Rice Farmer said...

Indeed, I think the evidence for demand destruction is at best inconclusive at this point.

There is one point that I have mentioned here and elsewhere which I believe deserves much more attention than it's getting, and that is our economy's structural dependence on high energy consumption. Sure, some demand can be reduced without appreciable negative side effects. One example you give is the transportation choices people make.

But overall, I think this structural dependence is going to give us far more trouble than we realize. Reduced energy consumption itself is good, but in our economy that is the death knell for many businesses. For example, if enough trucks stop rolling, what happens to all the "truck stops" which depend on truckers to fill their tanks and bellies? (Not to mention what happens to businesses which don't get their deliveries.) If enough people stop driving on vacation, what happens to all the motels, theme parks, tourist traps, and other facilities that depend on tourists to come in their cars? Etc., etc. The more you look, the more you realize that if demand destruction really picks up, it's going to devastate the economy.

The whole socioeconomic system will have to be restructured, but since it's too late to do that in an orderly fashion, I think we are in for some shock therapy.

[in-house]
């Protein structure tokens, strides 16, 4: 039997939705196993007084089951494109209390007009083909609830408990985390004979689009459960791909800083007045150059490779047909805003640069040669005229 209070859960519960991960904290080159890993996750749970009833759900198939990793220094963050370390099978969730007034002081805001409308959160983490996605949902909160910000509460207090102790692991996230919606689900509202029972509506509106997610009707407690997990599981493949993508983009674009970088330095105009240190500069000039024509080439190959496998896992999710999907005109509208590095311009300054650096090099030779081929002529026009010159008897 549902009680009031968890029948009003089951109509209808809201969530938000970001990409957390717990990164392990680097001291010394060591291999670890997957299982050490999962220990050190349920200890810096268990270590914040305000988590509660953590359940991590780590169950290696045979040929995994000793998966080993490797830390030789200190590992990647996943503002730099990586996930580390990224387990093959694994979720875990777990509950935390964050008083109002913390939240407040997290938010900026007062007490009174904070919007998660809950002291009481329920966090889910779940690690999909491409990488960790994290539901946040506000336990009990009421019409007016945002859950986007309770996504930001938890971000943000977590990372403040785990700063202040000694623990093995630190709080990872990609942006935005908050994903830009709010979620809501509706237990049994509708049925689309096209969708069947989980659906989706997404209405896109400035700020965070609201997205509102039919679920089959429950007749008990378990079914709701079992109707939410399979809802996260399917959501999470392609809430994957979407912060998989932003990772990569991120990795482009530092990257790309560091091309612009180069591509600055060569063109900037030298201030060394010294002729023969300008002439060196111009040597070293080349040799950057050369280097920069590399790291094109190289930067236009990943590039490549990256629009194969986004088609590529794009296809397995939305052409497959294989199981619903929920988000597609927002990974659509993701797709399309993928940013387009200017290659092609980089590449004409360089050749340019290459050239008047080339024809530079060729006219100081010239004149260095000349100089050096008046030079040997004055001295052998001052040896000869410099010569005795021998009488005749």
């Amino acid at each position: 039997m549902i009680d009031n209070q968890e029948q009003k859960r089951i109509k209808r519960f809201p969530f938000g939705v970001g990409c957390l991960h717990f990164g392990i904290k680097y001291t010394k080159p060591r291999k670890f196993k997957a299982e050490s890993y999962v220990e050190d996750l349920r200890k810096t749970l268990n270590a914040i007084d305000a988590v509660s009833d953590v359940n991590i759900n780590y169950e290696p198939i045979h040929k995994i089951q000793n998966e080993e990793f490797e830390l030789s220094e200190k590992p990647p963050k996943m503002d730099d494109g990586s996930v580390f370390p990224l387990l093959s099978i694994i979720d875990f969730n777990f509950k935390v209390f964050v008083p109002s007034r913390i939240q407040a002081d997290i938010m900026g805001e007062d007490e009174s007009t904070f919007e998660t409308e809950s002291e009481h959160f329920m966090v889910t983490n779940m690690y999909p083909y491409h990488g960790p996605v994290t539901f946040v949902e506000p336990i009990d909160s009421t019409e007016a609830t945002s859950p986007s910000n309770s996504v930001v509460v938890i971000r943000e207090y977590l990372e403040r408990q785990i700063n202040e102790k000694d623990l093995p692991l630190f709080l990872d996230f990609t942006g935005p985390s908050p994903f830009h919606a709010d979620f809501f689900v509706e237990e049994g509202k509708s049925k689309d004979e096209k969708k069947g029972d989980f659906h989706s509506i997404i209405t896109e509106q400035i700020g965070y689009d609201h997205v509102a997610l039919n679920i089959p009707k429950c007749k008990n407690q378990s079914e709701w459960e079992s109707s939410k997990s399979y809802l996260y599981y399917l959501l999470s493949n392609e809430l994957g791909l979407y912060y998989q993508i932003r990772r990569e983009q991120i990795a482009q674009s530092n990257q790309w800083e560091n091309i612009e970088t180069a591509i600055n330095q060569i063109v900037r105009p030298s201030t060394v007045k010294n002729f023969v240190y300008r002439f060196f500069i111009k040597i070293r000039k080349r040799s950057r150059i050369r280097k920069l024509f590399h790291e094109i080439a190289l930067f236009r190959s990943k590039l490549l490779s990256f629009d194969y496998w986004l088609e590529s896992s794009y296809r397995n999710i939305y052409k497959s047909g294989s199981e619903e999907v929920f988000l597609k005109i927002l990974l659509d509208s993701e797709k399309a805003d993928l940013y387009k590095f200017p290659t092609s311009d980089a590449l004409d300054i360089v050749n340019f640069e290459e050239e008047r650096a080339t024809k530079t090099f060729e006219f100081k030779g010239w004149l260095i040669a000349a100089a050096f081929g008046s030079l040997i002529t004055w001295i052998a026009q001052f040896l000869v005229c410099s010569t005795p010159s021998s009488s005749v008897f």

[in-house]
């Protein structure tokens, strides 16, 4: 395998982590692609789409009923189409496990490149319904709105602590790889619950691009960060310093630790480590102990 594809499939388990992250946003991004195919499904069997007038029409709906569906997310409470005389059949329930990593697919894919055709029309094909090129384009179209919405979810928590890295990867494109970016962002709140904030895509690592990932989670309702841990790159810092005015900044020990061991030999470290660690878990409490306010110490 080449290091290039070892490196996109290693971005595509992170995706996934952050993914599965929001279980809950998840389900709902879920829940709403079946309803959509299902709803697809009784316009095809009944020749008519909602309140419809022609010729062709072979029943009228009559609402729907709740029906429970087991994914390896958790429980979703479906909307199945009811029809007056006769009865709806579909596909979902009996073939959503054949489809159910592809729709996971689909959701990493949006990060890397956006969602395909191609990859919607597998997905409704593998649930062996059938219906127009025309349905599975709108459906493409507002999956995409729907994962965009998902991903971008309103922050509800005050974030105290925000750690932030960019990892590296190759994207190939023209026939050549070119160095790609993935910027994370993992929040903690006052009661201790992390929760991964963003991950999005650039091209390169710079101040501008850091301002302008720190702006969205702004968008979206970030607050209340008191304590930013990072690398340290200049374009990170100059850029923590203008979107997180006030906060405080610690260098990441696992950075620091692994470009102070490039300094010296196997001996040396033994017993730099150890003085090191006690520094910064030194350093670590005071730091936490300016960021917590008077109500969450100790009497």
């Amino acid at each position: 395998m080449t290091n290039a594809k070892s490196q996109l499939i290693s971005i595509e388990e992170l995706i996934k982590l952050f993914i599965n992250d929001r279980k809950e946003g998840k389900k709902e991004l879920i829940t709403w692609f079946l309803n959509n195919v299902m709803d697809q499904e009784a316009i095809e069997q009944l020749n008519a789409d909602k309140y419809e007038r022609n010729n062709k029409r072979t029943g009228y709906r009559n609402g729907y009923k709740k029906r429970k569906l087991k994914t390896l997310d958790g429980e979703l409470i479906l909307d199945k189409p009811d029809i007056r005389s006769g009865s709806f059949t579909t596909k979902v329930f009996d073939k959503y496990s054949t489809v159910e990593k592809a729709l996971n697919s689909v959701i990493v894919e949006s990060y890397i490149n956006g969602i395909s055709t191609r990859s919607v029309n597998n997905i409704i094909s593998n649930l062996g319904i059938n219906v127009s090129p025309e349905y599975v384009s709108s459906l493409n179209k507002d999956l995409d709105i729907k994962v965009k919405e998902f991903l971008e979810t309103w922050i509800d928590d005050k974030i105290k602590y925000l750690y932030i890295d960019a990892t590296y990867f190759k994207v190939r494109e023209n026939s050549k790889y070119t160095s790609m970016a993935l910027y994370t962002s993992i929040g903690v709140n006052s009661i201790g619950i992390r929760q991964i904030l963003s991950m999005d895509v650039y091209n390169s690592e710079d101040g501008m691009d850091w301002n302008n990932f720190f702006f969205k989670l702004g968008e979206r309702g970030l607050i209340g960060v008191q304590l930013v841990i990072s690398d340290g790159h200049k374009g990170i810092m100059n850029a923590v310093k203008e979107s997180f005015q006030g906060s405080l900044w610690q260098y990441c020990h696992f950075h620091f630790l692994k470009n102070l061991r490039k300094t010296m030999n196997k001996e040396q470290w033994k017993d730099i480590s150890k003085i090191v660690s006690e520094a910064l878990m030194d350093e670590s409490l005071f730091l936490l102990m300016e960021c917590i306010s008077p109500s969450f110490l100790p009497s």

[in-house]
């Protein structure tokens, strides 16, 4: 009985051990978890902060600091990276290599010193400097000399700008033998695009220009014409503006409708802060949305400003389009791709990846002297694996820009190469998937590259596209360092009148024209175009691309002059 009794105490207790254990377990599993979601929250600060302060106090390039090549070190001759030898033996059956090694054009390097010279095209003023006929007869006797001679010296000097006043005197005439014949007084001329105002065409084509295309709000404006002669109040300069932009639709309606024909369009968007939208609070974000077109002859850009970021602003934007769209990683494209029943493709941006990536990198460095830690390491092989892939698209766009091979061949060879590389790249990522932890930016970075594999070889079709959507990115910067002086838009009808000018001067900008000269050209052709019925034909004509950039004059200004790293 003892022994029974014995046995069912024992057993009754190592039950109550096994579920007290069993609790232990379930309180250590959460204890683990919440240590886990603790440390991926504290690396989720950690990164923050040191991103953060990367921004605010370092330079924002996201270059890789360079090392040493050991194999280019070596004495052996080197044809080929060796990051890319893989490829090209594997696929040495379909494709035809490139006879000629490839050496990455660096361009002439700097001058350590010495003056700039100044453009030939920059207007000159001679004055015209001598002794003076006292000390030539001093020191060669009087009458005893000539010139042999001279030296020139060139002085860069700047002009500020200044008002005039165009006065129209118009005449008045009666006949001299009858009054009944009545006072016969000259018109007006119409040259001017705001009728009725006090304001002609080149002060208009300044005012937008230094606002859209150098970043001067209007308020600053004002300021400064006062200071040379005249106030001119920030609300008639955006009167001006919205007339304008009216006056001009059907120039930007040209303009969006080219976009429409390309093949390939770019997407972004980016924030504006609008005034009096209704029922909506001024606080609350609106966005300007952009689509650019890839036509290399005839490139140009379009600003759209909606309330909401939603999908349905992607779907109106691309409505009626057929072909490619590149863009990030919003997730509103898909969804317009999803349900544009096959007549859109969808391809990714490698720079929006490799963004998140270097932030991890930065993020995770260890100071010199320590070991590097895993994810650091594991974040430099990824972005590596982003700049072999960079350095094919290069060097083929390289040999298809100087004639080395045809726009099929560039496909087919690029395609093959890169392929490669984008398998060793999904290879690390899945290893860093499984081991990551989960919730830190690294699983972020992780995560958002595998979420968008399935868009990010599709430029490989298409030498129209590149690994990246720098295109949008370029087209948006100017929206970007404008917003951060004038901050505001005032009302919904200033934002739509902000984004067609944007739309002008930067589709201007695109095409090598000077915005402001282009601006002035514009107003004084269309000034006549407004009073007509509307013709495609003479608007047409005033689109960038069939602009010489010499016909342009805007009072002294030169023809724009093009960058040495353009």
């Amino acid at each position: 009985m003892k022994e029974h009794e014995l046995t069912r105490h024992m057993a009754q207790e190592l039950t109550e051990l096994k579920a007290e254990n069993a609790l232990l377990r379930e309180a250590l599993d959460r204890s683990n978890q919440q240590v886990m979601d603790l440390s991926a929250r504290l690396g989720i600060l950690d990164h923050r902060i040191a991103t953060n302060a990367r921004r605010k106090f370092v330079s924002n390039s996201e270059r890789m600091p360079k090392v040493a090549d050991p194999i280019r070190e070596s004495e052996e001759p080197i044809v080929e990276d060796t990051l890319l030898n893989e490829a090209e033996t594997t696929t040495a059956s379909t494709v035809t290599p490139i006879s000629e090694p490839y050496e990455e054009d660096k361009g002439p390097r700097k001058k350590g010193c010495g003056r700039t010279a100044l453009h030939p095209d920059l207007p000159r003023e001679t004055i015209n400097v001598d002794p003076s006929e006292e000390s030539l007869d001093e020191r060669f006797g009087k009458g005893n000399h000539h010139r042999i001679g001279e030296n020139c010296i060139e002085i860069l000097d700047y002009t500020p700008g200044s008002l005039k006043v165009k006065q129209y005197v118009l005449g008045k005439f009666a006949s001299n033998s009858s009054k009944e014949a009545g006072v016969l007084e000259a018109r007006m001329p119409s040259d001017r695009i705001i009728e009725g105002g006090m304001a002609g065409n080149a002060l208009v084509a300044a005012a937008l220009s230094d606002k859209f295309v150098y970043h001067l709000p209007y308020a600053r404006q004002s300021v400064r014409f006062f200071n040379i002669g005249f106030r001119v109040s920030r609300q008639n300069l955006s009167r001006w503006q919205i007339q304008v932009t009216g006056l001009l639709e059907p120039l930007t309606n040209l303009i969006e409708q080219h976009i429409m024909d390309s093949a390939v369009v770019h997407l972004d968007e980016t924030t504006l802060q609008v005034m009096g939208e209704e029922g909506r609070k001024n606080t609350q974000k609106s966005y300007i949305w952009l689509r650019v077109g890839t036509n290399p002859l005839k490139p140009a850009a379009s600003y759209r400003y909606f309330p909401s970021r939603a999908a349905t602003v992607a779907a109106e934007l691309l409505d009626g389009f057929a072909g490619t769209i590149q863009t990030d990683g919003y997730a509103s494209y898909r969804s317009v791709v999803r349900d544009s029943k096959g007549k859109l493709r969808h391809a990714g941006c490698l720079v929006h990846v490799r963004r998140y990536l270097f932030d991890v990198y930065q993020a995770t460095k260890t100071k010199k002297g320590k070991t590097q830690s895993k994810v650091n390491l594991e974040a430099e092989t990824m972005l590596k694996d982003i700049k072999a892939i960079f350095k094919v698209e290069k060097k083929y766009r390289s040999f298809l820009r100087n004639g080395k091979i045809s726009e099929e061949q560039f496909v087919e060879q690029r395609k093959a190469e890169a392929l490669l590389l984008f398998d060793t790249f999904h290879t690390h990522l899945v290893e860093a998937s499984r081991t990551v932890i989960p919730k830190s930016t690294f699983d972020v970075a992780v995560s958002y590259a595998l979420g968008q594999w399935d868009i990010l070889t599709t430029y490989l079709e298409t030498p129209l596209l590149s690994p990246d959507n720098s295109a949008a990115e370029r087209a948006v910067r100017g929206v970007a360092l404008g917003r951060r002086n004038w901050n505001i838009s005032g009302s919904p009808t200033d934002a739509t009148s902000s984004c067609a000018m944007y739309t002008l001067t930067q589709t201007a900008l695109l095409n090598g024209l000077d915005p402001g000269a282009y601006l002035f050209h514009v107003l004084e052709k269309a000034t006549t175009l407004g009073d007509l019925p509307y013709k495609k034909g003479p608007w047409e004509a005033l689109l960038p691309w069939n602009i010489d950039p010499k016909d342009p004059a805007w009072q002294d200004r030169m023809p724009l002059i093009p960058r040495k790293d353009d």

Jeff Vail said...

Thanks, Tom. I wonder sometimes how far prices must rise to really trigger "significant" demand destruction. I think there's a large psychological barrier to what seem on the surface like relatively painless and obvious solutions such as carpooling. I wonder how much dollar value to put on the "social stigma" of carpooling (negative in some circles, but probably positive in others...). It also seems like this is an area where failure of information is a key culprit--I think many cities like Denver could readily implement some kind of online ride-sharing network that pieces together individual ride segments, matches geography, and even allows for rating of riders and drivers in some manner. I know many commuters don't readily know people they could share a ride with... I doubt this kind of thing will take off at $4/gallon, or even $5/gallon. I'll go out on a limb and pick $8/gallon as a real tipping point for the American commuter. Something tells me I'll be able to test that prediction within a few years.